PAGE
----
How to Insert a Door or Window in a Load-bearing Wall

A white, interior door set into a yellow wall.
  • 4-8 hours
  • Advanced
  • $250-400
What You'll Need
Tape measure
Saw (jigsaw or reciprocating, hacksaw, panel or power miter, and/or skill saw)
Framing square
Chalk line
Power drill
Wire clamps
Hammer (carpenters)
Finishing nails
Wood putty
Electric screwdriver
Hand level
Silicone gun
Door or Window

Inserting a door or window in a load-bearing wall can be a tricky situation, but not an impossible one. The reason why this project is so difficult is due to the potential dangera load-bearing wall supports the structure, so its absence through accidental destruction could lead to the room or entire house collapsing. However, if you know where to cut into the wall, the project is quite straightforward.

Step 1 - Prep

Because of how crucial load-bearing walls are to the stability of your structure, mistakes must be limited and proper preparation is paramount. This begins with understanding where all the wiring, plumbing, and other fixtures are located throughout the wall. Note if, and how, those fixtures can or will be re-routed to accommodate the addition. It is imperative to know inside and out exactly where you will be cutting, so you must know the approximate size of the door or window itself as well (note that “approximate” implies between two to three inches extra all around the desired area). Mark your area, and place sheeting over it. Finally, turn off the power to all circuits within the wall.

Step 2 - Consult an Expert

Before any cutting, you will need an expert. Creating an opening in a load-bearing wall means that the transmitted load down to the floor must be shifted to the sides of the wall. The only way of knowing how much pressure can be allowed is to get an expert to help.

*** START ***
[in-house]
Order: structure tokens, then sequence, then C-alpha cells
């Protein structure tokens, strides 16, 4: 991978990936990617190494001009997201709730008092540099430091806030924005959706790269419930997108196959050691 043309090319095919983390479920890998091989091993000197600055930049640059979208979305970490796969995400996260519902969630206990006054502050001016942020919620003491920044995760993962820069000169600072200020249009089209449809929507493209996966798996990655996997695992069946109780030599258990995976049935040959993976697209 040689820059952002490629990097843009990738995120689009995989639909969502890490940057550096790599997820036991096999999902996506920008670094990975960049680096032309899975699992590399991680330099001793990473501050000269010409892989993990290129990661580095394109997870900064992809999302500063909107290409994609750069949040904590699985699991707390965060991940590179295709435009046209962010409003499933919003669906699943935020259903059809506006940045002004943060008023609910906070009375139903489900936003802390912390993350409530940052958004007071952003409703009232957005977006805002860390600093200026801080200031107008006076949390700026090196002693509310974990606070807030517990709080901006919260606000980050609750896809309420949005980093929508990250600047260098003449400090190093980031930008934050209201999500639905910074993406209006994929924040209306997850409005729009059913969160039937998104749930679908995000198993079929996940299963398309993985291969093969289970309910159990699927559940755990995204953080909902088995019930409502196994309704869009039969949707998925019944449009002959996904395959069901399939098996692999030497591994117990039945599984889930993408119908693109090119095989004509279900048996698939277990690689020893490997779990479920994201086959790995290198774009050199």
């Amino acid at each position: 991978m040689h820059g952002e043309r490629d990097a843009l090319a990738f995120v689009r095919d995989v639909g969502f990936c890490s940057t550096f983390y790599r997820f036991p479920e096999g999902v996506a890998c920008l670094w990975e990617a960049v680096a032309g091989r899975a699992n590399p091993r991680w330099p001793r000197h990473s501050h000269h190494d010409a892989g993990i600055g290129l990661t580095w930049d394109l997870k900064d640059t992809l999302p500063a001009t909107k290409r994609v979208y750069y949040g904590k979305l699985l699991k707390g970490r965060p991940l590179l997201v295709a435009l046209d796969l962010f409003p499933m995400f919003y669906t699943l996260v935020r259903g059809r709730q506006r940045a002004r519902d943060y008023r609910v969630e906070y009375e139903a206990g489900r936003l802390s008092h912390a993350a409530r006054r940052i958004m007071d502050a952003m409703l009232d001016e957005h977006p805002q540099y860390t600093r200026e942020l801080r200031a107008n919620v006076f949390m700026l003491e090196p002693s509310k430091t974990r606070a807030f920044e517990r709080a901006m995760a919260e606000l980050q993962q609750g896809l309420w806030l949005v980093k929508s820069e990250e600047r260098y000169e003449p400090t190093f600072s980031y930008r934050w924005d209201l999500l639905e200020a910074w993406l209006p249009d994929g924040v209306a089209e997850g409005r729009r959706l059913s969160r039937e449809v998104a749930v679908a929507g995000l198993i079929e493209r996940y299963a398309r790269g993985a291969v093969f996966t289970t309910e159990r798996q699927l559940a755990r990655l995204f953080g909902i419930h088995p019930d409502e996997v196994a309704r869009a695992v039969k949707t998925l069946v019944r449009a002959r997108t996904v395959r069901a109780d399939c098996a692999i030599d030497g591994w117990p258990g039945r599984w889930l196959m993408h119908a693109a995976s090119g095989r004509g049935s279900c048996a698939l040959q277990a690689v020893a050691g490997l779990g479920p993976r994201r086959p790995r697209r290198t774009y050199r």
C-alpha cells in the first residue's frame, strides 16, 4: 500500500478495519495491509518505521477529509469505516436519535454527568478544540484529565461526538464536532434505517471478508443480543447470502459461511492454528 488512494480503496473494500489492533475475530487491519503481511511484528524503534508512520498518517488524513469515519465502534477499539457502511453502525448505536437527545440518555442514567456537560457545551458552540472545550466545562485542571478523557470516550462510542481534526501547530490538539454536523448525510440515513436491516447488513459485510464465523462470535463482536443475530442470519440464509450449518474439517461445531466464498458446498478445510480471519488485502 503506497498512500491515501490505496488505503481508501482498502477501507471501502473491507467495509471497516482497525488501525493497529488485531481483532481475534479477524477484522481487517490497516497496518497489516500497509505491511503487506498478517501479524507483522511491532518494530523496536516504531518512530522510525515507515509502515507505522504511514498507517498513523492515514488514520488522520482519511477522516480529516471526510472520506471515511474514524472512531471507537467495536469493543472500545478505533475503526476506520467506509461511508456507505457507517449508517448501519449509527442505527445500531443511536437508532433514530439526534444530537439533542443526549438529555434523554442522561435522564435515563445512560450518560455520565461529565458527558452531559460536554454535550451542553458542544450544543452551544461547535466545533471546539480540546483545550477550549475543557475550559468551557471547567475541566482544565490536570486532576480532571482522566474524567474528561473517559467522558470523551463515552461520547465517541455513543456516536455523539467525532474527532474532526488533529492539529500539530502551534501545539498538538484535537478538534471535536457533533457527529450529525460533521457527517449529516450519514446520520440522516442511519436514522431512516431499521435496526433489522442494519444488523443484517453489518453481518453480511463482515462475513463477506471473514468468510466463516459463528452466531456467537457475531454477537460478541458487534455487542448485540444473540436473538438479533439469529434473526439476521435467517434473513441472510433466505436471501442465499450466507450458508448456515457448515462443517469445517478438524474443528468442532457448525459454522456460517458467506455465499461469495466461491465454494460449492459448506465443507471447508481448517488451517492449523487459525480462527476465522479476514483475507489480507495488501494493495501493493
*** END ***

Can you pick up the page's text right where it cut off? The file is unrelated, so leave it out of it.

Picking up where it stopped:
The type of lumber used on the load-bearing wall is an important consideration as well, so check the blueprints, inspect yourself, or call an expert to help out with this. Again, misreading the lumber type can, but not necessarily will, lead to problems, and problems are something to avoid when working with a structure-supporting wall.

Step 3 - Cut the Opening and Shift Support

Use the tip of your saw blade to pierce through the sheeting—this is the starting point. A good tip is to strategically place the rough starting point opening between any wall studs so that a stud is used as part of the framing, cutting time as this eliminates framing for one whole side of the wall. Use the framing square and a pencil to transfer the cut marks to the inside area of the remaining opening, and then continue cutting. If you've determined you have to add temporary support beams or add extra supports to other walls to carry the weight, do that before you make the final cuts.

Next, begin to drill holes at each corner of the opening. These drill marks will help guide your marks on the other side of the wall. Then, with a saw, either hand or miter, continue cutting as needed. If wiring gets in the way, you will need to clamp some wires to reroute them away from the work site.

Step 4 - Frame and Install

After making any and all necessary changes to the opening, including installing framing for the window or door, you're ready to frame and install. Before adding a door jamb, in the case of installing a door, use a level to check the plumb and level of the floor. If the floor is uneven, note that a side of the door jamb will need to be altered so to be completely parallel to the floor. Nail the pieces of your jamb in place with finishing nails and use wood putty to cover the holes. Then, screw the threshold in place, if you need one once it's trimmed to length, and then run a bead of silicone caulk at the edges to seal it properly.

Insert the door in place and use three pairs of wedge shims per side for support and to plumb the jamb. Again note if any changes are needed before securing the hinges to the frame. Then, test the door or window if it is functional, and make final changes as needed.